The embattled pizza restaurant has seen its stock tank 45% over the past 12 months following the decision of former CEO and spokesperson John Schnatter to wade into the controversy surrounding the protest of some NFL players during the national anthem on an earnings call.
Those comments placed the company, which had a long-standing relationship with the pro football league, squarely in the middle of a cultural debate that has been raging for more than two years.
That decision is a prime example of the dangers of having a living human being with thoughts and opinions as your spokesperson -- as opposed to a mascot or fictional character -- according to Jonathan Maze of foodservice industry trade paper Restaurant Business.
"When you become a controversial figure it is nearly impossible to also be a spokesperson for a brand," Maze told TheStreet. "In 2018, there are so many restaurant choices. Consumers don't have to patronize your business."
Schnatter stepped down as CEO of the company he founded after admitting to using a racial slur during a conference call with a PR firm that was attempting to train him on how to be a better spokesperson.
Sales at Papa John's fell 16% during the second week of July, when John Schnatter's prosecution in the court of public opinion was at its height, according to data from Technomic's Transaction Insights.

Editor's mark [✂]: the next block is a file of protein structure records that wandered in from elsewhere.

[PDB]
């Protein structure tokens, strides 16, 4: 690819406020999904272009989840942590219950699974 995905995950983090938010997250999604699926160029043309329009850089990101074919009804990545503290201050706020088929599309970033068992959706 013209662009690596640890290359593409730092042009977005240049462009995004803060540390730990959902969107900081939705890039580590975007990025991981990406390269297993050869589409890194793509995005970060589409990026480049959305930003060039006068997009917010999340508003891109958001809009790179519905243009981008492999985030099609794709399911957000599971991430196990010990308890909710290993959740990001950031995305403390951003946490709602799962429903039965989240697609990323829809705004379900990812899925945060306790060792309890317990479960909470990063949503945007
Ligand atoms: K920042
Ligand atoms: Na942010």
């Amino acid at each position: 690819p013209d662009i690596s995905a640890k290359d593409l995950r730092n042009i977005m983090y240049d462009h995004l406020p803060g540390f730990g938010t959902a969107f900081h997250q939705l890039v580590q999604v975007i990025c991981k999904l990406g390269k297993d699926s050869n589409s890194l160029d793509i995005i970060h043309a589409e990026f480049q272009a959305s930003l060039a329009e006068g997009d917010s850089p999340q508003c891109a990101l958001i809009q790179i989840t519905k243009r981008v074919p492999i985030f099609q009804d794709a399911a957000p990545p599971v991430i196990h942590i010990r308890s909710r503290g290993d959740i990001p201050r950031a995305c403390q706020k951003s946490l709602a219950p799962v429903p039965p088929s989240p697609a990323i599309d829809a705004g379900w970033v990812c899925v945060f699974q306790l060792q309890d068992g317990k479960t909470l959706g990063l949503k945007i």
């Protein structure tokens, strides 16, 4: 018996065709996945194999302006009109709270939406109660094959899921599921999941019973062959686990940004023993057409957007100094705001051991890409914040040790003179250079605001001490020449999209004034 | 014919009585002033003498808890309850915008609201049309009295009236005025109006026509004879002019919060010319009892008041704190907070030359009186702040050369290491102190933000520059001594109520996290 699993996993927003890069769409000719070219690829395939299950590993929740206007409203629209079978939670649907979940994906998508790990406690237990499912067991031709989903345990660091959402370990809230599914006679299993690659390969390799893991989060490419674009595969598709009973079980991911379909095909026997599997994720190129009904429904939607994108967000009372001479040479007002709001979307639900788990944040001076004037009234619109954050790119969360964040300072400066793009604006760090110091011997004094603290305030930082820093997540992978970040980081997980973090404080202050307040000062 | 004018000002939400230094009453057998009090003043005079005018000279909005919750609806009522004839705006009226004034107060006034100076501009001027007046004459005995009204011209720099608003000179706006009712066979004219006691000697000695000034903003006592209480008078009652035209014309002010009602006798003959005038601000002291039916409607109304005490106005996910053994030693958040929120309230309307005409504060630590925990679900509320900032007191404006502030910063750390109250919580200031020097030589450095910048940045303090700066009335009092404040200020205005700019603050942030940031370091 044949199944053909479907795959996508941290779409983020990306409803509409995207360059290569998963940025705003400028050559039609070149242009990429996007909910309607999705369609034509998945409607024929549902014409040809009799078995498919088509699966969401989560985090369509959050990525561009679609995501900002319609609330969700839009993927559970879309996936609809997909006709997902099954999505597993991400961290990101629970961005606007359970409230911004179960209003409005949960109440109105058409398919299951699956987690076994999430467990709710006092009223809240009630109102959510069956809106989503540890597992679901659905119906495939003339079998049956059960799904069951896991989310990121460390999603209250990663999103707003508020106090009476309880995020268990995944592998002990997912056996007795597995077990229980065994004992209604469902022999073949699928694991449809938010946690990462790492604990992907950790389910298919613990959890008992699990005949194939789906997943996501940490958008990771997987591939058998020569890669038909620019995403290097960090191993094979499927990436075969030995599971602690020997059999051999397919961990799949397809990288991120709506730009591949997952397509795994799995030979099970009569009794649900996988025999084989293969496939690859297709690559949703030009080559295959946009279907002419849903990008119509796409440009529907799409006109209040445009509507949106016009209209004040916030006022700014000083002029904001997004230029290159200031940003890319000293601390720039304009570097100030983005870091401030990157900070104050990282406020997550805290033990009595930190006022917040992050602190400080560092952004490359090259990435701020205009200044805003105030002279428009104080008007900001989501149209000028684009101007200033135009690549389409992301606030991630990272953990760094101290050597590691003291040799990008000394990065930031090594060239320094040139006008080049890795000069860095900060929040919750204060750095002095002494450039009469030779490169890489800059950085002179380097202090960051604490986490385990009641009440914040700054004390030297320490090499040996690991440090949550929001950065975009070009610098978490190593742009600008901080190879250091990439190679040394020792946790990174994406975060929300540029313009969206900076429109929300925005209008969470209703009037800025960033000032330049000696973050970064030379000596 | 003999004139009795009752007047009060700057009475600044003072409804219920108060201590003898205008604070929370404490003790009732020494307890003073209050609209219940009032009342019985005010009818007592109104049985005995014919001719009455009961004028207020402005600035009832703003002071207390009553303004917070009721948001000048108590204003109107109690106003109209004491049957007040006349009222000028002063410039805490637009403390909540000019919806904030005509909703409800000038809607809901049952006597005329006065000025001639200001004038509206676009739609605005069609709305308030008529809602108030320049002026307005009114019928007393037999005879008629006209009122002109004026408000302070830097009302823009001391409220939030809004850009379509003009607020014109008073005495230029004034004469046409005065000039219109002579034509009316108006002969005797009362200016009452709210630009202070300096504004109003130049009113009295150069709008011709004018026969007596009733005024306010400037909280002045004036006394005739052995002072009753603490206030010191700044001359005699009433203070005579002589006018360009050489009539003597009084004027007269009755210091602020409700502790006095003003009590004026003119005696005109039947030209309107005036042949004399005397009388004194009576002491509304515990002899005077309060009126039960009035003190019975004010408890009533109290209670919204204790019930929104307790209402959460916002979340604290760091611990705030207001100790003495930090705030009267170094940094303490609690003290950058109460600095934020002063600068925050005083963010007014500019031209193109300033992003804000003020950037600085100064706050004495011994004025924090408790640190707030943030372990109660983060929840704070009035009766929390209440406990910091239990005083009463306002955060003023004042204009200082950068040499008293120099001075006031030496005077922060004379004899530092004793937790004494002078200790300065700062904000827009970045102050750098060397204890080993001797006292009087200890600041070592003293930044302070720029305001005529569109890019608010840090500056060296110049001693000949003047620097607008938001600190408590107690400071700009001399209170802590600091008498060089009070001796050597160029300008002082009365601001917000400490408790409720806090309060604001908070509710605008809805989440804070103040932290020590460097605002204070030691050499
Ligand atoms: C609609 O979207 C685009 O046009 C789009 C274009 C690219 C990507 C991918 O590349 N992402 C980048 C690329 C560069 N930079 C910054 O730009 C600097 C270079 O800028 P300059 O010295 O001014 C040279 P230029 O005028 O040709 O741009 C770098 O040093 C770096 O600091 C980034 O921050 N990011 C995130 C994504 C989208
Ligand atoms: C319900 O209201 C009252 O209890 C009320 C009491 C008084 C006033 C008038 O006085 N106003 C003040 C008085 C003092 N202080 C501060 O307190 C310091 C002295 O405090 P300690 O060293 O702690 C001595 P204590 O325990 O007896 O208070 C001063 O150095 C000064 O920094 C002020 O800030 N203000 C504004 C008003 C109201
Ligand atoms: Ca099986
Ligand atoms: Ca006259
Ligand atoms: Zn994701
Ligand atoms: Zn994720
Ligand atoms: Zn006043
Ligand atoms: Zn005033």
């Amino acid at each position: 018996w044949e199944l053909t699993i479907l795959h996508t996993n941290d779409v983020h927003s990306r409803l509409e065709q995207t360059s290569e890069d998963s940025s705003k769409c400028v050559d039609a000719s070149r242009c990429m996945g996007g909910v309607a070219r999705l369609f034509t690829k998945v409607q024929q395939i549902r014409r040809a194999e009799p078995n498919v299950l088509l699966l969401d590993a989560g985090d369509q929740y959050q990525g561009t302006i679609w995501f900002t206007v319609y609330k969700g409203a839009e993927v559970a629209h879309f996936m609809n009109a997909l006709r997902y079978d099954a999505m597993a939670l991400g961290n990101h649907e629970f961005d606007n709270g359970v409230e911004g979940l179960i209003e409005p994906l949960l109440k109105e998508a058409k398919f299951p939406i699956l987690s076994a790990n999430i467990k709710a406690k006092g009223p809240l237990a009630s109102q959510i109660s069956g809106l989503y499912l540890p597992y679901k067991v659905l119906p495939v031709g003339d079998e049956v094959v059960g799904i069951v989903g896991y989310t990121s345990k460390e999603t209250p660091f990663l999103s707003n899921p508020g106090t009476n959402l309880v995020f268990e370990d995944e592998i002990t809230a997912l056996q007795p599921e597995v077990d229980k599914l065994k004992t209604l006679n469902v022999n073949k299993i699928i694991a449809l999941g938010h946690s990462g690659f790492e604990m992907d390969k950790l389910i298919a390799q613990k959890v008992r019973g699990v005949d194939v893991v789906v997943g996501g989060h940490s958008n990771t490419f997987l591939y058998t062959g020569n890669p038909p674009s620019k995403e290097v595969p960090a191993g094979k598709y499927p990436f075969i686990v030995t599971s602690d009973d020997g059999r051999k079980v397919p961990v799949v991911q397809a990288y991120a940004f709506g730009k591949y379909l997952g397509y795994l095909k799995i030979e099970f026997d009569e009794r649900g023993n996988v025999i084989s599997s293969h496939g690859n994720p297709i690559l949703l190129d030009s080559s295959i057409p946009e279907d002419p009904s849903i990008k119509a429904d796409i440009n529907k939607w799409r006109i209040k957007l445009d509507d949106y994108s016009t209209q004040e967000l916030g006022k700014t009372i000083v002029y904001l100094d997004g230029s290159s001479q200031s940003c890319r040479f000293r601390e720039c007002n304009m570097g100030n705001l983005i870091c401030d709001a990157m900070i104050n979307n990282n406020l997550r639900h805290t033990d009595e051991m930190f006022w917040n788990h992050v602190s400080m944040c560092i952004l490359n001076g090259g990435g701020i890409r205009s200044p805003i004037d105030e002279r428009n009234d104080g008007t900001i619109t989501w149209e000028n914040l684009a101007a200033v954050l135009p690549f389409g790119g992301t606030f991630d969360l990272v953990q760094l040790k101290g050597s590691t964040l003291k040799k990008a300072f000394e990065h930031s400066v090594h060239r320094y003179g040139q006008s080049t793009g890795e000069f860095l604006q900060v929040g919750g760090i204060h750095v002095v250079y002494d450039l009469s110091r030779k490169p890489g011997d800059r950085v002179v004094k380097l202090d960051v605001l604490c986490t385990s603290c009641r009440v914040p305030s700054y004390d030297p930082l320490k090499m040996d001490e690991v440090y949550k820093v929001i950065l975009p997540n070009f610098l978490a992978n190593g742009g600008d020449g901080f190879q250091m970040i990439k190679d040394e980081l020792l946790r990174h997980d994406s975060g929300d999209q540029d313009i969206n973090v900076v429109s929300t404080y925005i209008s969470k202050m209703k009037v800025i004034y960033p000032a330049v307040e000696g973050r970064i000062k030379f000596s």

That decline in sales was on top of the company's struggles in the wake of Schnatter's initial comments in 2017.
In the first quarter, Papa John's reported a 5.3% decline in same-store sales for the second consecutive quarter after several years of consistent growth for the company.
"Papa John's has some fundamental strengths. If it can get past this controversy they have a lot of things going for it. People still love pizza," Maze said.
The fact that Schnatter is not going quietly surely isn't helping the company's stock price. But as the company gears up for its second-quarter earnings release next week, it's not all bad news for Papa John's.
"It's still a good company, but using a spokesperson is a risky proposition in general. It's smart to tread lightly," Maze said.